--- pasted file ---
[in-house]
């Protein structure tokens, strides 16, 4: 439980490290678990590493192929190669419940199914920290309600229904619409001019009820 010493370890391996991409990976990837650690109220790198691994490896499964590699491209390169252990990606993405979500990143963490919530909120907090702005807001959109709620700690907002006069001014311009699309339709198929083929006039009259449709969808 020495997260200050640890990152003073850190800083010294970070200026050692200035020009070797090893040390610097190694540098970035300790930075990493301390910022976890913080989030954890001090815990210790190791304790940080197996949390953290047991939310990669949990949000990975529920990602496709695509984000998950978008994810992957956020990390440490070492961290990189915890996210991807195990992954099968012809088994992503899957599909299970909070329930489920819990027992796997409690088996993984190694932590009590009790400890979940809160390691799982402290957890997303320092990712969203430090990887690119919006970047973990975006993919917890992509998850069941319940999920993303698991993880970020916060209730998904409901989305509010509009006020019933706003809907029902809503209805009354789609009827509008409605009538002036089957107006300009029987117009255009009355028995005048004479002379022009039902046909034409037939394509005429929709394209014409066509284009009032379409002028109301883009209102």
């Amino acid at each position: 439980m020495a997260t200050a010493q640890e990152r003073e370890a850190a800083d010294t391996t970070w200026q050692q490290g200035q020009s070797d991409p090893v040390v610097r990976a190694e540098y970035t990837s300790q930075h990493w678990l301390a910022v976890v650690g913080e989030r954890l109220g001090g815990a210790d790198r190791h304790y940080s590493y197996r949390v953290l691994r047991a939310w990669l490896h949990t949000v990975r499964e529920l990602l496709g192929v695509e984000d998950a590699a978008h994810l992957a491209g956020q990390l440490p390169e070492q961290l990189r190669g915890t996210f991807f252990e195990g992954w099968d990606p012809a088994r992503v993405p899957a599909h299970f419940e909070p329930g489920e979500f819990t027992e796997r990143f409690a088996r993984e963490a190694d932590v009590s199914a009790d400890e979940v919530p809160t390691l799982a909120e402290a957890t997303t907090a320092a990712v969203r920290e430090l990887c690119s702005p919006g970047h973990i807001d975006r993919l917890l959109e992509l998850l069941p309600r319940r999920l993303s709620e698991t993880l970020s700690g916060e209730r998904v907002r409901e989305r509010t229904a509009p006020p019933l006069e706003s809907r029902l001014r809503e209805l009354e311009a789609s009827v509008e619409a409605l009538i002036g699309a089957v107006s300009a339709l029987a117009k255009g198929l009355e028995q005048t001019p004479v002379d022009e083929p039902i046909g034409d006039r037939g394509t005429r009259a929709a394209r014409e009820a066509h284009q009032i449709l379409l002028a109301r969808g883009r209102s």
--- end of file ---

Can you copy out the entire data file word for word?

[in-house]
């Protein structure tokens, strides 16, 4: 439980490290678990590493192929190669419940199914920290309600229904619409001019009820 010493370890391996991409990976990837650690109220790198691994490896499964590699491209390169252990990606993405979500990143963490919530909120907090702005807001959109709620700690907002006069001014311009699309339709198929083929006039009259449709969808 020495997260200050640890990152003073850190800083010294970070200026050692200035020009070797090893040390610097190694540098970035300790930075990493301390910022976890913080989030954890001090815990210790190791304790940080197996949390953290047991939310990669949990949000990975529920990602496709695509984000998950978008994810992957956020990390440490070492961290990189915890996210991807195990992954099968012809088994992503899957599909299970909070329930489920819990027992796997409690088996993984190694932590009590009790400890979940809160390691799982402290957890997303320092990712969203430090990887690119919006970047973990975006993919917890992509998850069941319940999920993303698991993880970020916060209730998904409901989305509010509009006020019933706003809907029902809503209805009354789609009827509008409605009538002036089957107006300009029987117009255009009355028995005048004479002379022009039902046909034409037939394509005429929709394209014409066509284009009032379409002028109301883009209102």
């Amino acid at each position: 439980m020495a997260t200050a010493q640890e990152r003073e370890a850190a800083d010294t391996t970070w200026q050692q490290g200035q020009s070797d991409p090893v040390v610097r990976a190694e540098y970035t990837s300790q930075h990493w678990l301390a910022v976890v650690g913080e989030r954890l109220g001090g815990a210790d790198r190791h304790y940080s590493y197996r949390v953290l691994r047991a939310w990669l490896h949990t949000v990975r499964e529920l990602l496709g192929v695509e984000d998950a590699a978008h994810l992957a491209g956020q990390l440490p390169e070492q961290l990189r190669g915890t996210f991807f252990e195990g992954w099968d990606p012809a088994r992503v993405p899957a599909h299970f419940e909070p329930g489920e979500f819990t027992e796997r990143f409690a088996r993984e963490a190694d932590v009590s199914a009790d400890e979940v919530p809160t390691l799982a909120e402290a957890t997303t907090a320092a990712v969203r920290e430090l990887c690119s702005p919006g970047h973990i807001d975006r993919l917890l959109e992509l998850l069941p309600r319940r999920l993303s709620e698991t993880l970020s700690g916060e209730r998904v907002r409901e989305r509010t229904a509009p006020p019933l006069e706003s809907r029902l001014r809503e209805l009354e311009a789609s009827v509008e619409a409605l009538i002036g699309a089957v107006s300009a339709l029987a117009k255009g198929l009355e028995q005048t001019p004479v002379d022009e083929p039902i046909g034409d006039r037939g394509t005429r009259a929709a394209r014409e009820a066509h284009q009032i449709l379409l002028a109301r969808g883009r209102s």